Vedic Hymns, Part II (SBE46), by Hermann Oldenberg , at sacred-texts.com
1. I bring forward my most powerful, entirely new (pious) thought (i. e. hymn). the prayer of my words 1 to Agni, the son of strength; he is the child of the Waters 2, the beloved one, who together with the Vasus has sat down on the Earth as a Hotri observing the appointed time (for sacrificing).
2. Being born in the highest heaven Agni became visible to Mâtarisvan. By the power of his mind, by his greatness when kindled, his flame filled Heaven and Earth with light.
3 1. His flames are fierce; never ageing are the flames of him who is beautiful to behold, whose face is beautiful, whose splendour is beautiful. The never sleeping, never ageing (rays) of Agni whose power is light, roll forward like streams across the nights (?) 2.
4. Him the all-wealthy, whom the Bhrigus have set to work on the navel of the earth, with the whole power of the world 1—stir up that Agni by thy prayers in his own house—(him) who alone rules over goods like Varuna.
5. He who is not to be kept back like the roar of the Maruts, like an army 1that is sent forward, like the thunderbolt of heaven—Agni eats with his sharp jaws, he chews, he throws down the forests as a warrior throws down his foes.
6. Would Agni eagerly come to our hymn? Would He the Vasu together with the Vasus fulfil our desire? Will He, the driver, stir our prayers
that they may be successful? (Thus thinking) I praise Him whose face is bright, with this my prayer.
7. He who has kindled him strives 1 towards Agni as towards Mitra (or, towards a friend)—(to Agni) whose face shines with ghee, the charioteer of Rita. May he who when kindled becomes a racer 2, shining at the sacrifices 3, lift up our bright-coloured prayer.
8 1. Preserve us, O Agni, never failing with thy never-failing, kind and mighty guardians; protect our people all around with those undeceived, undismayed, never slumbering (guardians), O thou our wish 2!
The same Rishi. Metre, Gagatî; the last verse Trishtubh. The hymn has been translated by Kaegi, Siebenzig Lieder des Rigveda, p. 100.—Verse 7 = TB. I, 2, 1, 12.
Note 1. Comp. VIII, 59, 6. vâkáh mátim.
Note 2. Agni who is considered as born from the Waters, is identified several times with a god who, like Mâtarisvan, in my opinion had an independent origin, with Apâm napât ('Child of the Waters'). Comp. Bergaigne, Rel. Védique, II, 17 seq.; H. O., Religion des Veda, 118 seq.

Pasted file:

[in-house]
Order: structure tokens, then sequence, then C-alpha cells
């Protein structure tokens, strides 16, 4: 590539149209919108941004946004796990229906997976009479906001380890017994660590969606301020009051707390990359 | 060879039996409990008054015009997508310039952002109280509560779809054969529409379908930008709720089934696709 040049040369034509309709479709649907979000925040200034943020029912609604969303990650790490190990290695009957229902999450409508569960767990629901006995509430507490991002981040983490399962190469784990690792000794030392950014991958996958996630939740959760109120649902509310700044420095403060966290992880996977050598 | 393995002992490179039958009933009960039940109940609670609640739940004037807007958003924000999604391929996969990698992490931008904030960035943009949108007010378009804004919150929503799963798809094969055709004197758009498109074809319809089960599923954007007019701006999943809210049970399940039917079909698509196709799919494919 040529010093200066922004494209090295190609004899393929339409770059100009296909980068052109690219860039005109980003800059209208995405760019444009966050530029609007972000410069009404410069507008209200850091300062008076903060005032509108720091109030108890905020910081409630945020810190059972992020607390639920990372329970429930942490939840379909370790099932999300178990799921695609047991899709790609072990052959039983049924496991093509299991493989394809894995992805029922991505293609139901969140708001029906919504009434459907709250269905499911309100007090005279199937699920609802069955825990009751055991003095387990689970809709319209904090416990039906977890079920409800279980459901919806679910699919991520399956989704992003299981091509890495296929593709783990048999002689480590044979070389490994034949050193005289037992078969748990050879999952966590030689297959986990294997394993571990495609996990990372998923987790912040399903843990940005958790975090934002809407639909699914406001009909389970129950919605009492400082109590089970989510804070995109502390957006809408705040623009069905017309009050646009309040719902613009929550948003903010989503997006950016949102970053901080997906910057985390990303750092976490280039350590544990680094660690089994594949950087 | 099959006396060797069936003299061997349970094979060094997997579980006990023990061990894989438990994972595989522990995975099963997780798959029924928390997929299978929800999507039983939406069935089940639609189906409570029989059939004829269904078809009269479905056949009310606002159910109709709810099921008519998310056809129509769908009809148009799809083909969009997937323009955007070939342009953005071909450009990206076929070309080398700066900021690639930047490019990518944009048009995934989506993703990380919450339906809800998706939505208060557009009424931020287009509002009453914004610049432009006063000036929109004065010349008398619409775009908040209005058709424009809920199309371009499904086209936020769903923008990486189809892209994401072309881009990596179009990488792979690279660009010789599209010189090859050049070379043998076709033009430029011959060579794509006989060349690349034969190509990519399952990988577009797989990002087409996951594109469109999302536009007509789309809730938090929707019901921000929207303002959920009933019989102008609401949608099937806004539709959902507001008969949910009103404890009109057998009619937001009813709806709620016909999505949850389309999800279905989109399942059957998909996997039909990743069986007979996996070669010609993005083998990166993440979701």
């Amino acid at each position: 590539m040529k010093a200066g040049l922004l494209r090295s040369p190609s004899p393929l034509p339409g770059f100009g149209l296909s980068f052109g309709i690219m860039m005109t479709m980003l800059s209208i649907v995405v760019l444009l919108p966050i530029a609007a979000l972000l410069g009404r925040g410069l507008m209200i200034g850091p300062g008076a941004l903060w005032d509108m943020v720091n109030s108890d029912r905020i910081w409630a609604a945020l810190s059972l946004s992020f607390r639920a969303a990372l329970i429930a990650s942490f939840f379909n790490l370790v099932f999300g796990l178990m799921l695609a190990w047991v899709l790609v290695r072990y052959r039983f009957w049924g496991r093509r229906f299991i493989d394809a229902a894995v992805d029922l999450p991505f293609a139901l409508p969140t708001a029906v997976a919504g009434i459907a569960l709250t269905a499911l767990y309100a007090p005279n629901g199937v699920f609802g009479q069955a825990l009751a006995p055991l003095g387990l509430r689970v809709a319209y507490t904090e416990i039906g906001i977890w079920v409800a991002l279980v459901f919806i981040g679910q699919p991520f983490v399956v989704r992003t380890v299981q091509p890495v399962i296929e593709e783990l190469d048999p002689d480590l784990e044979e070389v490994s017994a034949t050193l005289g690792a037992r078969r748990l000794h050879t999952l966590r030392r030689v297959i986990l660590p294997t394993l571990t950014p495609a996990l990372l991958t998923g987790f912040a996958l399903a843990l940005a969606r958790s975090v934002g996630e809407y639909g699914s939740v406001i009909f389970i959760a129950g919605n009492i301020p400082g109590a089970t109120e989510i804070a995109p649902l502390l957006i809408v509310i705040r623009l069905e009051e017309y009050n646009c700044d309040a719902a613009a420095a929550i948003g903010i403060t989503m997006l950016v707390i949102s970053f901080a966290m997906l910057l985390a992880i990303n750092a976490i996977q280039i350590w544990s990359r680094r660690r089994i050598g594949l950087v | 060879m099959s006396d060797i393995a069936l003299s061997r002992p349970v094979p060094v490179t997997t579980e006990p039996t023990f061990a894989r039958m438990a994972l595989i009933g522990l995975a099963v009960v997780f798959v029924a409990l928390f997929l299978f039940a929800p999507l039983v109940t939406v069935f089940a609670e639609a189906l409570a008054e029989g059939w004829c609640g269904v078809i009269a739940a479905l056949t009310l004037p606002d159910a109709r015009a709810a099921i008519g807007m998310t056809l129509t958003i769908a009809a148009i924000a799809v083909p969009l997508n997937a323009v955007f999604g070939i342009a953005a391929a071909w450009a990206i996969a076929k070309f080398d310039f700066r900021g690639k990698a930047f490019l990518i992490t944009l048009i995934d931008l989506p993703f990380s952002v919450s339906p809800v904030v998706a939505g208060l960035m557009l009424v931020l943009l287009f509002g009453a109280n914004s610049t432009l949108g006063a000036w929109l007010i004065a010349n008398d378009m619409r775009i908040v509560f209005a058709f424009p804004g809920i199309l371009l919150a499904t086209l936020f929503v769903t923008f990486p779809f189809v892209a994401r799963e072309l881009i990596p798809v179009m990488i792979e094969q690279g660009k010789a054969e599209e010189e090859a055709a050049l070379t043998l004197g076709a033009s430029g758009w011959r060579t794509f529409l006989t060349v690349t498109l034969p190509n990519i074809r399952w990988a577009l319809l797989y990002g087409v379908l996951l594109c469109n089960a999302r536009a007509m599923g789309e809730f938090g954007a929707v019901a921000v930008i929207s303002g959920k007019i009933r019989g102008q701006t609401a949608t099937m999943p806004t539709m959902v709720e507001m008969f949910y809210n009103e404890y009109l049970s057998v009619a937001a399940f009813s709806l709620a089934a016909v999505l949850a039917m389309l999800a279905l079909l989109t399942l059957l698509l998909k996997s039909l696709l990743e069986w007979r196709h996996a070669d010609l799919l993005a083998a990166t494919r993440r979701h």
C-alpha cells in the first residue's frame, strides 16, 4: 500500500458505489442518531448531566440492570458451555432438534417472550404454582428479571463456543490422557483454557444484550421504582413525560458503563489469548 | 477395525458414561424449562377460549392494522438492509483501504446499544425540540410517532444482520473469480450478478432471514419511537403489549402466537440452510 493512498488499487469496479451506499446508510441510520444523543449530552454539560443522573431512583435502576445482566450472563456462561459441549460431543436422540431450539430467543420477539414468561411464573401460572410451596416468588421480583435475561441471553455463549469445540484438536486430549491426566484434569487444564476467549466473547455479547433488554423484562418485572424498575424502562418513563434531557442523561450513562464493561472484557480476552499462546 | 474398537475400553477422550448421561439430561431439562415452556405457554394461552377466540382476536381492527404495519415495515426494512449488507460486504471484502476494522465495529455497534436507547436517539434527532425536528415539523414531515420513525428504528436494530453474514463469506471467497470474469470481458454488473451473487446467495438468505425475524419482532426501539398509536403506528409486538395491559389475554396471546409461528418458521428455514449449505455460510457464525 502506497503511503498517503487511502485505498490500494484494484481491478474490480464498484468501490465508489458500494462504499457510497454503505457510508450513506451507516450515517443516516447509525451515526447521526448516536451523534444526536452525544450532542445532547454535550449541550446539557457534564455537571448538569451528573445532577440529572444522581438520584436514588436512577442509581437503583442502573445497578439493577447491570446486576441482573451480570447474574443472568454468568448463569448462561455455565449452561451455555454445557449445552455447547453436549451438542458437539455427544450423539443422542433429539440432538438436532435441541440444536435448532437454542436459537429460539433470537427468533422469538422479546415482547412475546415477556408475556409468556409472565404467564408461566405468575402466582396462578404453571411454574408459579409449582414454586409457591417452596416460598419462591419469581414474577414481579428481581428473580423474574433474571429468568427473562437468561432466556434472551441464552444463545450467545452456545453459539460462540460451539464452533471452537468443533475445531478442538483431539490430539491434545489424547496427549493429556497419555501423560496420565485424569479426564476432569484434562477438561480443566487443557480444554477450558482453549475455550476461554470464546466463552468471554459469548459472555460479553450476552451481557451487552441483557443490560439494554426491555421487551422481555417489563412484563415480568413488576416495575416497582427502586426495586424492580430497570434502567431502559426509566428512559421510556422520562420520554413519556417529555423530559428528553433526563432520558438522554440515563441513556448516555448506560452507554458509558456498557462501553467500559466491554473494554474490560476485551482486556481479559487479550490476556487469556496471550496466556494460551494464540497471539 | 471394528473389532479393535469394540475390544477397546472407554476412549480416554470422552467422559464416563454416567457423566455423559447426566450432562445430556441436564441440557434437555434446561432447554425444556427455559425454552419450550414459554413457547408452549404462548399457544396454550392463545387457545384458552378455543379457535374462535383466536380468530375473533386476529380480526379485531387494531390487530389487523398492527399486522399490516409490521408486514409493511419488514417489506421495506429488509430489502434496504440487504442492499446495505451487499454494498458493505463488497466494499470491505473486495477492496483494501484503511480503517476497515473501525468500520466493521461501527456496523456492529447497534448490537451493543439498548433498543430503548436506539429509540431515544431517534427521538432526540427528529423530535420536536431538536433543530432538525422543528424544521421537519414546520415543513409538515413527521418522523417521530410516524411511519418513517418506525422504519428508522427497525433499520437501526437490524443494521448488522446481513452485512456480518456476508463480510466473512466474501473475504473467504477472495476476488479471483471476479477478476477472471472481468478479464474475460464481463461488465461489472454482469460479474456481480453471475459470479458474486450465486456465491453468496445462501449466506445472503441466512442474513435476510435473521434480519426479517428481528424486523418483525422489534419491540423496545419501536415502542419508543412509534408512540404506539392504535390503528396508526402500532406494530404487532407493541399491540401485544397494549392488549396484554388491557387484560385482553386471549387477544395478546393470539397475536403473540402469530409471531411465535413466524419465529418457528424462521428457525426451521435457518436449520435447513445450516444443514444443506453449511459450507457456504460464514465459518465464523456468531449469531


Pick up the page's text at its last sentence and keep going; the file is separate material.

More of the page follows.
Note 1. There is no sufficient reason for transposing verses 3 and 4 (Kaegi).
Note 2. Probably we should read áti aktû´n; comp. VI, 4, 5. áti eti aktû´n.—See Bergaigne, Mélanges Renier, p. 96.
Note 1. Bhúvanasya seems to depend on magmánâ; comp. VII, 82, 5. bhúvanasya magmánâ.
Note 1. Pischel (Vedische Studien, I. 231) seems to me to be right in denying that sénâ ever means 'Geschoss,' and in translating sénâ srishtâ´ 'exercitus effusus.' The opinion of Prof. von Bradke and Prof. Bloomfield is different; see Zeitschrift der Deutschen Morgenl. Gesellschaft, XLVI, 456; XLVIII, 549.
Note 1. The text adds the dativus ethicus vah, 'for you' (comp. Delbrück, Altindische Syntax, 206), which can scarcely be translated.
Note 2. Geldner (Vedische Studien, I, 168) has shown that akrá very probably means 'horse.' Agni is very frequently compared to a horse.—Comp. Ludwig, Ueber die neuesten Arbeiten auf dem Gebiete der Rigveda-Forschung, p. 54; Roth, Zeitschrift der D. Morg. Ges., XLVIII, 118.
Note 3. See above, I, 31, 6, note 2.
Note 1. With Pâdas C D compare the verse VI, 8, 7. ádabdhebhih táva gopâ´bhih ishte asmâ´kam pâhi trishadhastha sûrî´n.
Note 2. 'What is ishte? Is it thou our wish, or thou our sacrifice?' M. M.